Unlikely as it may seem, this is exactly what happened at Hillsboro High School, in Missouri, when Lila Perry decided to use girls’ bathroom. Such gesture caused around 150 students to leave their classes and protest for over an hour, in front of their high school. Lila Perry, age 17, said that she consider herself to be a female since she was 13 and since February this year, the whole world knows it too. However, since she publicly acknowledged the gender that she identifies with, she encountered mostly rejection. The latest episode which took place at Hillsboro seems to confirm people’s opinion related to transgender persons. “There’s a lot of ignorance, they are claiming that they’re uncomfortable. I don’t believe for a second that they are. I think this is pure and simple bigotry. I think they are using this excuse to target me, a transgender woman”, Lila said.
Everything started when Lila Perry said that she would like to blend in the girls’ groups, since deep in her soul, she knows she is a woman. That’s why she started using girls’ bathroom and the locker, during each gym class, which sparked the students’ revolt, causing her to drop the class. Not only that, but many parents also took part of the protest, the majority of them stating that Lila should be kept outside girls’ private facilities. “I find it offensive because Lila has not went through any procedure to become a female. Putting on a dress and putting on a wig it’s not transgender to me” one student said.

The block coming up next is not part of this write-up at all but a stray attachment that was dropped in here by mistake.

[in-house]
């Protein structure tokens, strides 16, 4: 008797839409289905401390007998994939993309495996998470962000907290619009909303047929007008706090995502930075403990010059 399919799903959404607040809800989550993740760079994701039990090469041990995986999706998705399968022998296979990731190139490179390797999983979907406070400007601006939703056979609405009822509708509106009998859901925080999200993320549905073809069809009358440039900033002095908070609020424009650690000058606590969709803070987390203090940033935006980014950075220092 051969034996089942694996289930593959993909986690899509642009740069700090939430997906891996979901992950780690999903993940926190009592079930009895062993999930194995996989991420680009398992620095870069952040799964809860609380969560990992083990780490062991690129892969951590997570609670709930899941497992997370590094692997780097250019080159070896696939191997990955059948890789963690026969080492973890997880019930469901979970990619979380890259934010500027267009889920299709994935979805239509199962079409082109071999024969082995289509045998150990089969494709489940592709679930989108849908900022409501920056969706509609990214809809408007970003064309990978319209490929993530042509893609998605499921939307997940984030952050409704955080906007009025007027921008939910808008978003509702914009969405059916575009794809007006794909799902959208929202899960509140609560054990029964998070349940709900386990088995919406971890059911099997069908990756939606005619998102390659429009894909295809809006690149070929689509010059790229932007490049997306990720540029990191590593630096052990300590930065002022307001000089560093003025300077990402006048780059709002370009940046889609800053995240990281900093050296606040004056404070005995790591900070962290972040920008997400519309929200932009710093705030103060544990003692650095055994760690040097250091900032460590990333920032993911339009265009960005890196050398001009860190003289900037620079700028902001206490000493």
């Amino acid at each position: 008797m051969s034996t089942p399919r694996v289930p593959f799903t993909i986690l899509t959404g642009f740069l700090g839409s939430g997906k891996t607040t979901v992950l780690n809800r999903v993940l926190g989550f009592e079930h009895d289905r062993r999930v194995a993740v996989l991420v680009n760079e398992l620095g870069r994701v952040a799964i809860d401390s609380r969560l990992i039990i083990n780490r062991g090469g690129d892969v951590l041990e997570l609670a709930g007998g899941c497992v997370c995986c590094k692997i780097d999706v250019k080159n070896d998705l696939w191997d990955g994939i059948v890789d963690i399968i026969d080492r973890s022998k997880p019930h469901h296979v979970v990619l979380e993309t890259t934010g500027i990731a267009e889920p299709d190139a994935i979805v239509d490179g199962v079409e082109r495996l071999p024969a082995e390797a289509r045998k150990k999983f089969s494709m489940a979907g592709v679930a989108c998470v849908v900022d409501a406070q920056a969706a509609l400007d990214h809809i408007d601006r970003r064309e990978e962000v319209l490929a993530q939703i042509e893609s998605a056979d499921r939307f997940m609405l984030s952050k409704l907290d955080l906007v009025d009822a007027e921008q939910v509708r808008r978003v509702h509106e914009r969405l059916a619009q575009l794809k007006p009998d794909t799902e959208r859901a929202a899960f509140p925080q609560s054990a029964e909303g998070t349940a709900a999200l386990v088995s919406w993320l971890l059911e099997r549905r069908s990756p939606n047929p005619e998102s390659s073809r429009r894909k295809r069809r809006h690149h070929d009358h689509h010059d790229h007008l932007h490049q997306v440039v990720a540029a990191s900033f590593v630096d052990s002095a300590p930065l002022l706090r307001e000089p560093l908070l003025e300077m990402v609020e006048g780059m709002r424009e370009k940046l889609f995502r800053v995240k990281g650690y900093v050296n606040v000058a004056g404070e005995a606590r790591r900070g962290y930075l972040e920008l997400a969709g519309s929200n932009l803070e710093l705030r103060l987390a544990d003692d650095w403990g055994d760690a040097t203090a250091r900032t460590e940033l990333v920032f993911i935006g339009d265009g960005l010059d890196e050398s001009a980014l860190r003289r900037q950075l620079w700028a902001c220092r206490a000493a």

Legally speaking, the matter it’s still being disputed, but measures started to be adopted. The school’s administration treated the problem as delicately as possible. Lila has been given full access to girls’ bathrooms and she said she really felt protected and welcomed from this perspective. Kelli Hopkins from the Missouri School Board Association declared that this is something every district should do: “The Office of Civil Rights has issued an opinion that says, if you do this, you have engaged in gender discrimination. At the same time, there is no case law or statute in Missouri that says this is against the law.”
However, Lila doesn’t need to go through all this war by herself, as she receives a lot of support from both the LGBT community and a lot of her colleagues and friends. “She is such a good person. They are just judging her on the outside”, said Skyla, one of her best friends, while Gianna Warfel, another close friend, added: “She is choosing her life to better herself, to better accept herself. I don’t know what there is to discriminate about that. I really support the bravery she has.” In addition, two Facebook communities share their support for Lila and there are already hundreds of people following the case and submitting their supportive ideas. “You don’t decide what makes me a girl” one of the Facebook memes says.